The Ohio Newspaper Association awarded Robert Stinson, emeriti professor of history, a second prize in its annual competition for writers of original columns at its convention in Columbus in February. Bob writes a column called "A Second Look" for the Oberlin News-Tribune, the weekly paper where he now lives. He writes on local affairs and sometimes national or more general topics. Bob was just a tad put out, though, because last year he won first prize.

Joel Wingard, professor of English, attended the Conference on College Composition and Communication in Chicago, 22-25 March. Wingard attended a meeting of the Council of Writing Program Administrators Network for Media Action, of which he is a member of the steering committee; attended the opening general session; chaired a session on "Re/Reading Our Professional Texts"; attended seven other concurrent sessions and wrote reviews of them for the online journal Kairos; attended a featured session on “Writing and the Secretary of Education’s Commission on the Future of Higher Education”; attended a talk by featured speaker Patricia J. Williams, law professor, author, and columnist. He also met with the Small-College Composition Special Interest Group.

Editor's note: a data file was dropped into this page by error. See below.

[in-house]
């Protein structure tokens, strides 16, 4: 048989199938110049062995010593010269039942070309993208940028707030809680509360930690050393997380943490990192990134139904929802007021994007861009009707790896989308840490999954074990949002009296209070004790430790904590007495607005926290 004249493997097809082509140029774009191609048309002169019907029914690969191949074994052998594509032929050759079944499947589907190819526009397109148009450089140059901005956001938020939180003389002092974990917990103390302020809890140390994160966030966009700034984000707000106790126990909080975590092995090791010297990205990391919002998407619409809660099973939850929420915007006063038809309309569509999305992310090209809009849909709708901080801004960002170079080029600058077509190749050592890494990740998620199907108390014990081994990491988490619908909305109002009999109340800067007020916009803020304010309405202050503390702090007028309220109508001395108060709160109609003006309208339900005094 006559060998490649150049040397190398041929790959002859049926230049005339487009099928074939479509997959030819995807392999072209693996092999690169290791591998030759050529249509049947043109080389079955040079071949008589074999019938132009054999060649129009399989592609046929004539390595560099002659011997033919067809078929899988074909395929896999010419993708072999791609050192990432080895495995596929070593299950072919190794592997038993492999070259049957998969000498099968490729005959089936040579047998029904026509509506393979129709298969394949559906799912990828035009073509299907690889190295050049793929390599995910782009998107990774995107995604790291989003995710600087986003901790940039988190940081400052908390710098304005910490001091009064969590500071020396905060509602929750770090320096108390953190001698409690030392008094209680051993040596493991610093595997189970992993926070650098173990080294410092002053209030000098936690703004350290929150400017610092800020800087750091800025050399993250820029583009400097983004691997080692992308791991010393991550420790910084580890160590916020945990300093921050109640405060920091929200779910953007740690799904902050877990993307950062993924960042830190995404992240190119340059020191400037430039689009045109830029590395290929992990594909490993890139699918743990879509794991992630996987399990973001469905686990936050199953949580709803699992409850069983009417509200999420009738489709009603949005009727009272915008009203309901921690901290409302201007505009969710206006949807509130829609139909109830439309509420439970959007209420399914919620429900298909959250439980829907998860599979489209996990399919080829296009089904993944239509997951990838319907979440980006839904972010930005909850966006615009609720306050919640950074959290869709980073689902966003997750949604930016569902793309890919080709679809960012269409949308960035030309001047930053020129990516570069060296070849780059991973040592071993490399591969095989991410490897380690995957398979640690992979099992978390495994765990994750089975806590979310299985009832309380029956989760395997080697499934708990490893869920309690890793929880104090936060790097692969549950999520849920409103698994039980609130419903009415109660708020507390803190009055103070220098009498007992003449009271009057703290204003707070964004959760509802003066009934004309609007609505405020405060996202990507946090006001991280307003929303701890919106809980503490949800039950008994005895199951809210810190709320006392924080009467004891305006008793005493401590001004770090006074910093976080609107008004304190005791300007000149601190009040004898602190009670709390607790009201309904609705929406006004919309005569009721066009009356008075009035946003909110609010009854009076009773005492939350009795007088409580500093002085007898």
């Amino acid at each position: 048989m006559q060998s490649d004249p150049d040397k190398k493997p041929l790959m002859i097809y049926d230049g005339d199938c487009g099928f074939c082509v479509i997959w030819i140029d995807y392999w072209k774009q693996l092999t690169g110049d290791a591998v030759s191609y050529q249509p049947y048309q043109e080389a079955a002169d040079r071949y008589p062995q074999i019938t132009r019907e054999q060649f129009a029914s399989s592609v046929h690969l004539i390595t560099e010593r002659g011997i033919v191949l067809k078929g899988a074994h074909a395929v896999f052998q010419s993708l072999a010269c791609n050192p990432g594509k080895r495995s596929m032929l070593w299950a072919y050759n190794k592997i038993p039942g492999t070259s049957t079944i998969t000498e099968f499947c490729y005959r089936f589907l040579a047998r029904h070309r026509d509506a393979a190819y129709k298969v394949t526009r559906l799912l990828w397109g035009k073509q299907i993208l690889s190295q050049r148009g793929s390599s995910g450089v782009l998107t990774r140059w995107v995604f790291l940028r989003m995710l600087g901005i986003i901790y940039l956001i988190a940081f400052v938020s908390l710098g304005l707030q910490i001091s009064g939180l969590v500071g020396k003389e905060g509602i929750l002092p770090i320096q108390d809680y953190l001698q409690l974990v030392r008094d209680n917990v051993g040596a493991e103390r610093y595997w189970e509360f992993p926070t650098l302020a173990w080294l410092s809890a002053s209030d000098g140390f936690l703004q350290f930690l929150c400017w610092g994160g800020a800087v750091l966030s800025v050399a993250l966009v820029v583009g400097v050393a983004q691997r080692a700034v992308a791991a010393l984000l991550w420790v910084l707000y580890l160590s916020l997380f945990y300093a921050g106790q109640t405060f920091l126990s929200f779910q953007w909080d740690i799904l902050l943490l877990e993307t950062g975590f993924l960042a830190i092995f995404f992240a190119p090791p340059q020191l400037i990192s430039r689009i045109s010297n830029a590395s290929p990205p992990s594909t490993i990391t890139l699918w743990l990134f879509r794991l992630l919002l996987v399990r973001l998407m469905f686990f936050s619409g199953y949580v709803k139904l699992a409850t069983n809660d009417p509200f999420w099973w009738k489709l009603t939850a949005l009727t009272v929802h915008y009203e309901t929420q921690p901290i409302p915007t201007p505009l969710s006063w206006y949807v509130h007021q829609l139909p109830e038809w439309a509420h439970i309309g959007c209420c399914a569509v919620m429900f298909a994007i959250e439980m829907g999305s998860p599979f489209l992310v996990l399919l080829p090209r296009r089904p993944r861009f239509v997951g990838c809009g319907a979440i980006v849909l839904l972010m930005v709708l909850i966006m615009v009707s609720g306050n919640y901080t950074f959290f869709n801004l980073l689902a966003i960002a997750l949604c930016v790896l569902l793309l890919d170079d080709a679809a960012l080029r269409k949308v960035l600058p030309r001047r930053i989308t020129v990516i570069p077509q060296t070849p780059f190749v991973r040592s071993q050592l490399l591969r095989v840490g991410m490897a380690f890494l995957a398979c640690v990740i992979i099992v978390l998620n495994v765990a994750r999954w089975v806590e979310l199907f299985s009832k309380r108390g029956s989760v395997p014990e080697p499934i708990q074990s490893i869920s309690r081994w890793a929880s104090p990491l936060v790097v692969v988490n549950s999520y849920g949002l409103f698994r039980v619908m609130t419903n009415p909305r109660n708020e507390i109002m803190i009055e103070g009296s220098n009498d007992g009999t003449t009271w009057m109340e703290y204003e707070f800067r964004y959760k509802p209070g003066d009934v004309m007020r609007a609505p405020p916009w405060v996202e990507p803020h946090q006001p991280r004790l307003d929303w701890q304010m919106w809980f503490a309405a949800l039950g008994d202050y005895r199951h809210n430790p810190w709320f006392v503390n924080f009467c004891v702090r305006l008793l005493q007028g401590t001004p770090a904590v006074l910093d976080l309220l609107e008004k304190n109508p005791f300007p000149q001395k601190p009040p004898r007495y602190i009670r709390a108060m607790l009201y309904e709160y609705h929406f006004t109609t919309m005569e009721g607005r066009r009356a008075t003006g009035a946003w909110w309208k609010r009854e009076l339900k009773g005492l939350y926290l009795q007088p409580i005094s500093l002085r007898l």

Erica Yozell, assistant professor in Spanish, presented a paper titled "Next Generation: Albertina Carri's 'Los rubios'" at the 53rd Annual SECOLAS (Southeastern Council on Latin American Studies) conference in Charlotte, NC, April 6-8.

May 3, 2006

This special issue of InCommon Light, containing the Gaudeamus column, will serve to keep the campus community apprised of notable faculty and staff achieve-ments during the InCommon newsletter’s temporary hiatus.